One of the reasons that science is fascinating is the opportunity it gives to explore how the natural world works. That exploration, though, sometimes provides opportunities for humility, when we realize how little we really understand compared to everything that is out there. Most of you will have heard the story of the engineers’ proof that the bumblebee cannot fly.
A single-celled organism called a slime mold, Physarum polycephalum, has just provided us with another occasion for humility. According to a report at Ars Technica, researchers have discovered that P. polycepahlum can design a complex transportation network just about as well as human engineers — not too bad for an organism that doesn’t even have a nervous system.
The slime mold, when placed on a new surface, gradually spreads itself out looking for sources of food. When it finds them, it constructs an intra-cellular network of tubular structures to link them together. The researchers, whose paper appears in the current issue of Science [abstract], hypothesized that the criteria for the construction of this network were very similar to those for the construction of a transportation network: minimizing the number of connections while maintaining enough redundancy for the organism or network to survive if one connection is damaged.
The design of the experiment was simple. The researchers placed oat flakes (apparently, a delicacy for slime molds) on a clean substrate at 36 locations that replicated the layout of population centers in and around Tokyo. They then turned the slime mold loose in this environment:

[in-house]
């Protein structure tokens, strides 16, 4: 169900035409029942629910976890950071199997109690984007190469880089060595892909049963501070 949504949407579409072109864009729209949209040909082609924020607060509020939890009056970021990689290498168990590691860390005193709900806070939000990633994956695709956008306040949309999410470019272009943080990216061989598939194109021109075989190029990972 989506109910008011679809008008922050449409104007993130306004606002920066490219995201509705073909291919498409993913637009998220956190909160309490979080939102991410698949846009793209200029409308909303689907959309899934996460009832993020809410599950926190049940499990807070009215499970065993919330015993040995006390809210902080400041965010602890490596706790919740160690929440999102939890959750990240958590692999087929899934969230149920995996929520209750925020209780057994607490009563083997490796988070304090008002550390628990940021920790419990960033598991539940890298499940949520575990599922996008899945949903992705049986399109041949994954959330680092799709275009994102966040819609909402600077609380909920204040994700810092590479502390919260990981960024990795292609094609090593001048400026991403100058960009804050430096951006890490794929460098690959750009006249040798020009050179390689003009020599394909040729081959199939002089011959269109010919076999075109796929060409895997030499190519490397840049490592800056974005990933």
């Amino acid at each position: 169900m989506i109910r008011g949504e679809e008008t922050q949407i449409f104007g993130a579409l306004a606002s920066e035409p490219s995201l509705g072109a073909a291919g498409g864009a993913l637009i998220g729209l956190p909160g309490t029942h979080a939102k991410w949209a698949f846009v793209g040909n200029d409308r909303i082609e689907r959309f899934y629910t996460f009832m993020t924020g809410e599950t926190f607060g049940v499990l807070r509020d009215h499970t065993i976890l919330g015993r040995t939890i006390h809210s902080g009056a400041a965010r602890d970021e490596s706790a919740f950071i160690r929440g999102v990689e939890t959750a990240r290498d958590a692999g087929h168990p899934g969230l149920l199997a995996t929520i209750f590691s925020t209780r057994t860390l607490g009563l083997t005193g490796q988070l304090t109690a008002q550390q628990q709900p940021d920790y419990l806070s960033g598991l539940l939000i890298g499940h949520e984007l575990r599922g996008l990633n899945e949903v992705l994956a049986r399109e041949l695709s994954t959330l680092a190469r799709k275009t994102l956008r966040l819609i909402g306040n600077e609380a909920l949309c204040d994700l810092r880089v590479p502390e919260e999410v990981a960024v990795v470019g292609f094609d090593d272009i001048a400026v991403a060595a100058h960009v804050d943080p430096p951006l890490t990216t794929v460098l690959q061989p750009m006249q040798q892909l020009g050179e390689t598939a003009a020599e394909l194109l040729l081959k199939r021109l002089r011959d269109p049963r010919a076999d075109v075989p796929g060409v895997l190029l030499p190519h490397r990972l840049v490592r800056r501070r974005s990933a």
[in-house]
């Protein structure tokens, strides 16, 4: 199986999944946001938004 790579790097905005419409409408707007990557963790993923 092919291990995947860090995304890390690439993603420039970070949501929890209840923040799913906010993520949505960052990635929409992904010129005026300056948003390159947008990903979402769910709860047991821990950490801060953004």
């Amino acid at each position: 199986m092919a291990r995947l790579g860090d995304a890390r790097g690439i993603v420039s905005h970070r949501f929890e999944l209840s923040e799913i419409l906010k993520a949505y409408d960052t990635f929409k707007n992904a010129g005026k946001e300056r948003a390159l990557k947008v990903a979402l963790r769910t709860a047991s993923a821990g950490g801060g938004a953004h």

Initially, the Physarum began to spread out over the entire available area but, over time, it concentrated its network on the tubes that connected the food sources. The resulting network topology “bore similarity to the real rail network.”
The researchers then modified the experiment to focus light (which inhibits the growth of the mold) in places corresponding to geographic obstacles, such as mountains or lakes, to the real network. The similarity between the mold’s network and the real Tokyo rail network increased. When compared to the minimum spanning tree [MST] (the shortest collection of paths connecting all the “stations”), the real network was 1.8 times as long as the MST, and the slime mold network was 1.75 times as long. The engineers of the rail network did do a bit better at making their design robust against connection failures, but the difference was not large.
This is another example, like fractal geometry, of how quite complex emergent phenomena can result from the repeated application of very simple rules. The experimenters were able to develop a simple fluid-flow model that could replicate the network constructed by the slime mold. They suggest that it might make a good starting point for network design, especially for networks that need to be self-organizing. Nature has had millions of years of experiments to come up with a method that works pretty well; it would be silly to ignore it just because it was Not Invented by Us.
Update Sunday, 24 January, 23:16
There is another article on this research at Wired Science.